Interview with Kitty Stryker November 20, 2018
On 11/20/18 2:58 PM, Kitty Stryker wrote:
Hello! Thanks for being willing to answer a few questions for me/California Magazine!
KS: -Name -
CD: She, her
KS: -How you'd like to be identified (by a job title, a project you worked on, etc)
East Bay writer and musician, Human Rights Editor for Street Spirit newspaper.
KS: -People's Park has a rich and storied history. Why is the park important to you in particular?
CD: It stands for and reflects principles I care about; free speech, open space, user development, the anti-war movement, sharing what you have, helping those in need, and opposition to the university's efforts to repress our history and our culture. And our music! I was sued for $250,000 in a civil court SLAPP-suit for writing a song called "See You in Santa Rita" which I played on Sproul steps last Thursday.
KS: -Chancellor Carol Christ has said "Whatever one thinks of the ideals that motivated the creation of the park, it is hard to see the park today as embodying those ideals. It is equally hard to determine who the people are that benefit from the park in its current form." Why and how is People's Park important to the community today?
CD: The park isn't and never was some Hollywood set piece. It was a living, breathing reflection of the community of people who built it and played and gardened there. That may not seem crucial to the chancellor, but when we need each other we cooperate and create better when we know each other because we've built things together, played music together, cooked and eaten together. I'm not sure the chancellor will ever get it.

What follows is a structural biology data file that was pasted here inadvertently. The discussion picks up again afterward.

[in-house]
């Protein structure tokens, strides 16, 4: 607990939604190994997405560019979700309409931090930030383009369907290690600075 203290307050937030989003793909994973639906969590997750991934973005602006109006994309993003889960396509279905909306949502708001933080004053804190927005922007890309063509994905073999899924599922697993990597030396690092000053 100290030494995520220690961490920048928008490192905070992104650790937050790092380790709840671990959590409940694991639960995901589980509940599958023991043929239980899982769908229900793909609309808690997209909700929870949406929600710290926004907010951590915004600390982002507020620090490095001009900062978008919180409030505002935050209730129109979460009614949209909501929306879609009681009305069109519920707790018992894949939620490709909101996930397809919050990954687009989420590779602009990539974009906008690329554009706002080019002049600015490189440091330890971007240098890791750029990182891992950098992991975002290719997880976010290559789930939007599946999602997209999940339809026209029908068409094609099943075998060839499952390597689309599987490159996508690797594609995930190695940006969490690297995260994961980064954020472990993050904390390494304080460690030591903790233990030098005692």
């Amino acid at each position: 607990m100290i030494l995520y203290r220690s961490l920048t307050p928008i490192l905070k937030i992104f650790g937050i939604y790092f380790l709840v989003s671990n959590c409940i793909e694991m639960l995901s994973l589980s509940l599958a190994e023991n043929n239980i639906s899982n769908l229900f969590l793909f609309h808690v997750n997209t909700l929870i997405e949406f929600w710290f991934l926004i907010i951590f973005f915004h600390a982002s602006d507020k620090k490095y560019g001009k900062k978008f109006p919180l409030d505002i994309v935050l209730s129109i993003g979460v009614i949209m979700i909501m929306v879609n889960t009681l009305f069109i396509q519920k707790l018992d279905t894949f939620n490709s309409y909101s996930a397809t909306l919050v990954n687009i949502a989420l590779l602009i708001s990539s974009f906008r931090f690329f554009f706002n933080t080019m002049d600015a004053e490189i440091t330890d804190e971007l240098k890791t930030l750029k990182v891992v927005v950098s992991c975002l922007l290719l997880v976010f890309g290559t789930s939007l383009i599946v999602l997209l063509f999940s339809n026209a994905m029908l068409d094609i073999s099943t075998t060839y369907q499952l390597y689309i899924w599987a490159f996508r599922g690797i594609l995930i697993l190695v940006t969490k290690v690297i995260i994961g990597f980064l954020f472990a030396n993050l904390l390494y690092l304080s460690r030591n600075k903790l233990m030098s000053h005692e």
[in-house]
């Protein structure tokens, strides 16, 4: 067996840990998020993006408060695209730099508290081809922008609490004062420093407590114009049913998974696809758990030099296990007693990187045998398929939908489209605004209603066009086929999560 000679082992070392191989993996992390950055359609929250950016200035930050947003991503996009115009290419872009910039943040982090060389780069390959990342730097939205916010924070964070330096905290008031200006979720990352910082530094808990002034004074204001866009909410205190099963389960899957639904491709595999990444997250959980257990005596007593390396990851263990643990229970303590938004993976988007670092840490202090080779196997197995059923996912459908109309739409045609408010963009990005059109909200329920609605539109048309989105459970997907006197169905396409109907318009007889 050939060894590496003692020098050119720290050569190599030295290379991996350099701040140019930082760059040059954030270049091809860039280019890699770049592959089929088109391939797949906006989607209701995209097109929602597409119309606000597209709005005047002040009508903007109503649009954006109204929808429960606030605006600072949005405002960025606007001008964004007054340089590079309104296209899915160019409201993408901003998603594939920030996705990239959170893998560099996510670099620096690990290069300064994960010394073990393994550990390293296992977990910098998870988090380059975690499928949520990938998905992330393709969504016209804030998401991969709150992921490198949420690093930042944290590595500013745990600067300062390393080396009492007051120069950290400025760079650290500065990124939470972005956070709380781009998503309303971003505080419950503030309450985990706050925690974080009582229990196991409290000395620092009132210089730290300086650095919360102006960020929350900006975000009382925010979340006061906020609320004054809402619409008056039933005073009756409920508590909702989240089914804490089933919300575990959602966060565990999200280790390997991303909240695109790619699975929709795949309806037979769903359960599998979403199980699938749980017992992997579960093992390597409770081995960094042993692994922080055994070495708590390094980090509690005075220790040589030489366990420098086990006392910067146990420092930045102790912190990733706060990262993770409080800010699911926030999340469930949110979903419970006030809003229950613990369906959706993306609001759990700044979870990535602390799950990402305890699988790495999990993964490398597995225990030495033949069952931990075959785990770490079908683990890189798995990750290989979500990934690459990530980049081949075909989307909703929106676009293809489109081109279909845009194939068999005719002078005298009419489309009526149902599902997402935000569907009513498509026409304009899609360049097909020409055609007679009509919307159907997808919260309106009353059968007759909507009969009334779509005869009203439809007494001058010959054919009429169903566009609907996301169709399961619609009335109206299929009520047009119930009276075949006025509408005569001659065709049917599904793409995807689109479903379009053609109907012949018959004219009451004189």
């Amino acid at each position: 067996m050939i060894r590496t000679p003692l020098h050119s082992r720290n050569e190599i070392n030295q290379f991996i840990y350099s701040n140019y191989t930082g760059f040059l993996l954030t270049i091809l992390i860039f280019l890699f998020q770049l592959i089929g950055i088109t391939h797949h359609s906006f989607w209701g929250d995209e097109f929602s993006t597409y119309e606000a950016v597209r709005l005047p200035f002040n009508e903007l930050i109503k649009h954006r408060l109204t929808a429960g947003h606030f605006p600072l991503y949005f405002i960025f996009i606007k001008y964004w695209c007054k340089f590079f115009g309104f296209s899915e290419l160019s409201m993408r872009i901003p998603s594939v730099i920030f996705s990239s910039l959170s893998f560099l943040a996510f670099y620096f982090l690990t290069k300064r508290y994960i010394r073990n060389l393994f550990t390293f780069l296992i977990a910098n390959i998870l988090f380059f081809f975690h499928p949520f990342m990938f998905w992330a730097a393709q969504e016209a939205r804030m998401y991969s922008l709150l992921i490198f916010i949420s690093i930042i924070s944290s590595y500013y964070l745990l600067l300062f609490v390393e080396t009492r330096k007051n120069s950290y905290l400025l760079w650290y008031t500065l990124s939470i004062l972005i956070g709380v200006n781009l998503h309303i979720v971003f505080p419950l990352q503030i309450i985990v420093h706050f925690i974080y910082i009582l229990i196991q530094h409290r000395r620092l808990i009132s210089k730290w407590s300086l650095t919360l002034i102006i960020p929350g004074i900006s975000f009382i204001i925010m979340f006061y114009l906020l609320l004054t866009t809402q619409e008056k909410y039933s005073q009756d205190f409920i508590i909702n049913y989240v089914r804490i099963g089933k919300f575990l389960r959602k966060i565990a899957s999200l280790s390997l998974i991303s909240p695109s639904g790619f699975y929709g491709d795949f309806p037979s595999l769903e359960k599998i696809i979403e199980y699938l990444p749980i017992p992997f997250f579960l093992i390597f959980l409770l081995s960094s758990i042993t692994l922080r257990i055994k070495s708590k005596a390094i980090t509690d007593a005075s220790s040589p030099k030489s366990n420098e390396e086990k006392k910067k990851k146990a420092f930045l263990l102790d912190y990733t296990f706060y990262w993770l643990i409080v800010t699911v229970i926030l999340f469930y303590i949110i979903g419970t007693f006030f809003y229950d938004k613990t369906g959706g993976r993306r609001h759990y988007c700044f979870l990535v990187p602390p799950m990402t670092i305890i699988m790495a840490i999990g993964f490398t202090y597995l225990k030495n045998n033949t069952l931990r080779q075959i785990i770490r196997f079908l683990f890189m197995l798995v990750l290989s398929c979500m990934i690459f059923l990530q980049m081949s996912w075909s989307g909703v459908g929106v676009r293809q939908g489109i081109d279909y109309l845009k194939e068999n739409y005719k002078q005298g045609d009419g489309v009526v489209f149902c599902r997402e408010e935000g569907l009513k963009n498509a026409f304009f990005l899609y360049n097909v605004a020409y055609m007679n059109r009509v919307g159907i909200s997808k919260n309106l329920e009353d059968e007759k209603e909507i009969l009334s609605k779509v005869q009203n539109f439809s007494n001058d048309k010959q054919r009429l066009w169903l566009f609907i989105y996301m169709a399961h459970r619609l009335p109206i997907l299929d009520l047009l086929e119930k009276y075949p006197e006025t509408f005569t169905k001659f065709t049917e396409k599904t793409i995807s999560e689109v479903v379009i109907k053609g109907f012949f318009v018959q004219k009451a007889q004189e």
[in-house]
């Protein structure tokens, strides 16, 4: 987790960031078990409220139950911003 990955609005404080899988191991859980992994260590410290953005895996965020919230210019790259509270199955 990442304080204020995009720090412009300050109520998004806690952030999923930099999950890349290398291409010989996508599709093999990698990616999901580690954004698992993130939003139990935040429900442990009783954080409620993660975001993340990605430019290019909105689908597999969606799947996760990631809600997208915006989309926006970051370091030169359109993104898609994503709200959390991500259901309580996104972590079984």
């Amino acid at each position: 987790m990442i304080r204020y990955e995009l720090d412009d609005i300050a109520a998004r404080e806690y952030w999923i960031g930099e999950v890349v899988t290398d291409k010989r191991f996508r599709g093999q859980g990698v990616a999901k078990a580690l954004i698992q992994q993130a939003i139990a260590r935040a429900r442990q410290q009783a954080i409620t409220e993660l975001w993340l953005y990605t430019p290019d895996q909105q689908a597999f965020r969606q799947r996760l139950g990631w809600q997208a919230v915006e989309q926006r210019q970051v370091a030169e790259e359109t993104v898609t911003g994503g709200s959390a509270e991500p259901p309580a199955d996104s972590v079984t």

KS: -What work has been done to improve the park as a public space? Has the University helped or hindered that work? In what ways?
CD: The university enlisted the National Guard to shoot people. That didn't help. When you're willing to kill for volleyball or ego you lose all moral ground. Park supporters do the gardening, keep up the stage, help the hungry, and do their best to rebuild what the university tears down. The most important improvements have nothing to do with the physical space, which changes with the seasons like any park does. It would improve the park enormously if the university would take a respectful, cooperative approach to working with its supporters instead of always trying to destroy it. And them. They've never apologized for killing people. Or suing people. Suing a folksinger like me over a song is an idiotic waste of scarce public funds.
KS: -The University says that the space is needed for student housing and homeless housing. The City of Berkeley apparently only has 30 beds available for homeless folks. Do you think this is a solution to those issues? Why or why not?
CD: People's Park is a city landmark, 2.8 acres in one of the densest areas in Berkeley. Within three blocks is UC's Smyth-Fernwald campus - 10 acres already zoned and used for housing and not a landmarked site. Across the street from that is 130 acres of UC's Clark-Kerr campus, again already zoned and used for housing and not a landmarked site. Don't think for a minute that this is about housing.